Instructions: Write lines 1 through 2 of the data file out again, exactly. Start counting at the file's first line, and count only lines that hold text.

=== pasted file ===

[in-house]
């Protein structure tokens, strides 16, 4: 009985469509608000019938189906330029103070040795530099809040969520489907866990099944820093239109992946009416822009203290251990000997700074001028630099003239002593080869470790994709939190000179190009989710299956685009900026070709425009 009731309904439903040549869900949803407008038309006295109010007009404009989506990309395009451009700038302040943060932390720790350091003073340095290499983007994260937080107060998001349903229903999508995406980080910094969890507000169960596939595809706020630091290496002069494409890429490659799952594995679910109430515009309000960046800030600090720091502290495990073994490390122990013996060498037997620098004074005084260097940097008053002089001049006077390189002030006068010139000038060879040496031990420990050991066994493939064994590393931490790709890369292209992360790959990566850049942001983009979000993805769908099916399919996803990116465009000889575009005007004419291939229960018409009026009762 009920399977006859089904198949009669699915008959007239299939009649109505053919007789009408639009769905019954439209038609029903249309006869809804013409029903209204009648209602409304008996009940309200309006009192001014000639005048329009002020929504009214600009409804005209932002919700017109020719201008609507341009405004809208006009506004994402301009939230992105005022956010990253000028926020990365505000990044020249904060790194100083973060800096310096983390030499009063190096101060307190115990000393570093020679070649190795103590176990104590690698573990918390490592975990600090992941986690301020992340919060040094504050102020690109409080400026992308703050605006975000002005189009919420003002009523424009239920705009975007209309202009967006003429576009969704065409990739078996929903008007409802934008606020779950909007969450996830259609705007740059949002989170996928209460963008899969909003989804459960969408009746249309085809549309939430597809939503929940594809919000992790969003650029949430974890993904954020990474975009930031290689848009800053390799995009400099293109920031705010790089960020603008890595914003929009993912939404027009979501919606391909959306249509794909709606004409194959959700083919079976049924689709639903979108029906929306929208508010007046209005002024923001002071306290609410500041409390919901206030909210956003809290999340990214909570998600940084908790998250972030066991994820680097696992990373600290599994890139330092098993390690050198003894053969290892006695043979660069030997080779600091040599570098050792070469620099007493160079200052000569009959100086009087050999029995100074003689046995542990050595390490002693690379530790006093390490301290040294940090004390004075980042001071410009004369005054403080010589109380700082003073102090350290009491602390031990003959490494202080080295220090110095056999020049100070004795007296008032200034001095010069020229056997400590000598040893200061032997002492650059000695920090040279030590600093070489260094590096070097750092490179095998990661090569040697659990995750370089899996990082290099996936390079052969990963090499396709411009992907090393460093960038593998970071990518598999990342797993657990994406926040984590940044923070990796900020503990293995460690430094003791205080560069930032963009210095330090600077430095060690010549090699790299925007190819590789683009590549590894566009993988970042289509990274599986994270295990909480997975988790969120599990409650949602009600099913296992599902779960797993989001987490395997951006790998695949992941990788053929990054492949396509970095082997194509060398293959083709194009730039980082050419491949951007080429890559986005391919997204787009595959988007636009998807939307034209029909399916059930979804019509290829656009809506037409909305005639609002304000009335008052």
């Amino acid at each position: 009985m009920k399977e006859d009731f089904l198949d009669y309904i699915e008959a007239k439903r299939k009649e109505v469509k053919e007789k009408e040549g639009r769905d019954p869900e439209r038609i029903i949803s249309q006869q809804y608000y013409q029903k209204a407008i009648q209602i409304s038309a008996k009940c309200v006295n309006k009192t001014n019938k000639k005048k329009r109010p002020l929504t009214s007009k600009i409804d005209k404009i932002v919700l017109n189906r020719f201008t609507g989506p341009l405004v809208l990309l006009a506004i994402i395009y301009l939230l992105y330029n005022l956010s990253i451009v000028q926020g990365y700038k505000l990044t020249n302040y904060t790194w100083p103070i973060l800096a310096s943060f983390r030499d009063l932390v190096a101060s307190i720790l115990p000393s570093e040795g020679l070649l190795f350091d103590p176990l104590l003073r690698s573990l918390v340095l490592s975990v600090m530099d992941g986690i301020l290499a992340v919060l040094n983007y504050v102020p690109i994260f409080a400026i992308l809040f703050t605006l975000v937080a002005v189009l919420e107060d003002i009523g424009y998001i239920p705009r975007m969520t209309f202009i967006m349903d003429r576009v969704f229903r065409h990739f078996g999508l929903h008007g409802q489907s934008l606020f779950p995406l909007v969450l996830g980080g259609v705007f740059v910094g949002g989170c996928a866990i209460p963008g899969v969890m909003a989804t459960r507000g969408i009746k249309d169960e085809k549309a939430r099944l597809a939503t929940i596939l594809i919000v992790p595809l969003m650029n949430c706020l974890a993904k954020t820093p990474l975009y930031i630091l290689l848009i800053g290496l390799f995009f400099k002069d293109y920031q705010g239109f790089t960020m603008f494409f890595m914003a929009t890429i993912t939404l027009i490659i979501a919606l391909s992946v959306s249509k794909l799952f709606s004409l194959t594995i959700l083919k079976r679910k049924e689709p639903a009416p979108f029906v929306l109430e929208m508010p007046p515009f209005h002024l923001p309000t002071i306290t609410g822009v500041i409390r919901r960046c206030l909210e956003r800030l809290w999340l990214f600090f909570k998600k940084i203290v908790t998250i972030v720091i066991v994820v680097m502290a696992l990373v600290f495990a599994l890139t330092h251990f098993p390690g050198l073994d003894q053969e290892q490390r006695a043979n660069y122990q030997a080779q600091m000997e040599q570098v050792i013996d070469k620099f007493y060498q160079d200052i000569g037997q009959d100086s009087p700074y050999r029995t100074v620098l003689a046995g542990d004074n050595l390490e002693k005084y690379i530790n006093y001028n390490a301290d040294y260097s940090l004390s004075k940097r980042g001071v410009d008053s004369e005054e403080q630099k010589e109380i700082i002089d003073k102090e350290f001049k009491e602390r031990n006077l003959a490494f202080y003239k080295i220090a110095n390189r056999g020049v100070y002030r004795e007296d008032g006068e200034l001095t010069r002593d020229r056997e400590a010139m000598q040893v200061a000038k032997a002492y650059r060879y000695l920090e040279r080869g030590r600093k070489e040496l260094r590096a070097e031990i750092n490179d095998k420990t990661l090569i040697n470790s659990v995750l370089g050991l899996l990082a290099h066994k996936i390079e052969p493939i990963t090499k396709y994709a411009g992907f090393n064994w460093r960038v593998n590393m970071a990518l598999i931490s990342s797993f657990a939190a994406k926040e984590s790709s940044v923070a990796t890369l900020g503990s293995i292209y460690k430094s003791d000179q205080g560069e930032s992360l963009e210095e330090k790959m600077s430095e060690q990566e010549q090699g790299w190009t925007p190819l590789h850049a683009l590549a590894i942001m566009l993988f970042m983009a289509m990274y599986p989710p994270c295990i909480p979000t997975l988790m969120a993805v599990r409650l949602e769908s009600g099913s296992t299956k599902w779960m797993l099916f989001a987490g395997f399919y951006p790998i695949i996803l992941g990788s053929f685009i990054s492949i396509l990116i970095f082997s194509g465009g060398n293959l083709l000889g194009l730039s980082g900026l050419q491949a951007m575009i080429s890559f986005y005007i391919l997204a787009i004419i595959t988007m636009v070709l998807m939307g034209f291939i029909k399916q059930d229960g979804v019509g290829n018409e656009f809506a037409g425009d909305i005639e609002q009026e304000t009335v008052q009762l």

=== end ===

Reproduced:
[in-house]
């Protein structure tokens, strides 16, 4: 009985469509608000019938189906330029103070040795530099809040969520489907866990099944820093239109992946009416822009203290251990000997700074001028630099003239002593080869470790994709939190000179190009989710299956685009900026070709425009 009731309904439903040549869900949803407008038309006295109010007009404009989506990309395009451009700038302040943060932390720790350091003073340095290499983007994260937080107060998001349903229903999508995406980080910094969890507000169960596939595809706020630091290496002069494409890429490659799952594995679910109430515009309000960046800030600090720091502290495990073994490390122990013996060498037997620098004074005084260097940097008053002089001049006077390189002030006068010139000038060879040496031990420990050991066994493939064994590393931490790709890369292209992360790959990566850049942001983009979000993805769908099916399919996803990116465009000889575009005007004419291939229960018409009026009762 009920399977006859089904198949009669699915008959007239299939009649109505053919007789009408639009769905019954439209038609029903249309006869809804013409029903209204009648209602409304008996009940309200309006009192001014000639005048329009002020929504009214600009409804005209932002919700017109020719201008609507341009405004809208006009506004994402301009939230992105005022956010990253000028926020990365505000990044020249904060790194100083973060800096310096983390030499009063190096101060307190115990000393570093020679070649190795103590176990104590690698573990918390490592975990600090992941986690301020992340919060040094504050102020690109409080400026992308703050605006975000002005189009919420003002009523424009239920705009975007209309202009967006003429576009969704065409990739078996929903008007409802934008606020779950909007969450996830259609705007740059949002989170996928209460963008899969909003989804459960969408009746249309085809549309939430597809939503929940594809919000992790969003650029949430974890993904954020990474975009930031290689848009800053390799995009400099293109920031705010790089960020603008890595914003929009993912939404027009979501919606391909959306249509794909709606004409194959959700083919079976049924689709639903979108029906929306929208508010007046209005002024923001002071306290609410500041409390919901206030909210956003809290999340990214909570998600940084908790998250972030066991994820680097696992990373600290599994890139330092098993390690050198003894053969290892006695043979660069030997080779600091040599570098050792070469620099007493160079200052000569009959100086009087050999029995100074003689046995542990050595390490002693690379530790006093390490301290040294940090004390004075980042001071410009004369005054403080010589109380700082003073102090350290009491602390031990003959490494202080080295220090110095056999020049100070004795007296008032200034001095010069020229056997400590000598040893200061032997002492650059000695920090040279030590600093070489260094590096070097750092490179095998990661090569040697659990995750370089899996990082290099996936390079052969990963090499396709411009992907090393460093960038593998970071990518598999990342797993657990994406926040984590940044923070990796900020503990293995460690430094003791205080560069930032963009210095330090600077430095060690010549090699790299925007190819590789683009590549590894566009993988970042289509990274599986994270295990909480997975988790969120599990409650949602009600099913296992599902779960797993989001987490395997951006790998695949992941990788053929990054492949396509970095082997194509060398293959083709194009730039980082050419491949951007080429890559986005391919997204787009595959988007636009998807939307034209029909399916059930979804019509290829656009809506037409909305005639609002304000009335008052």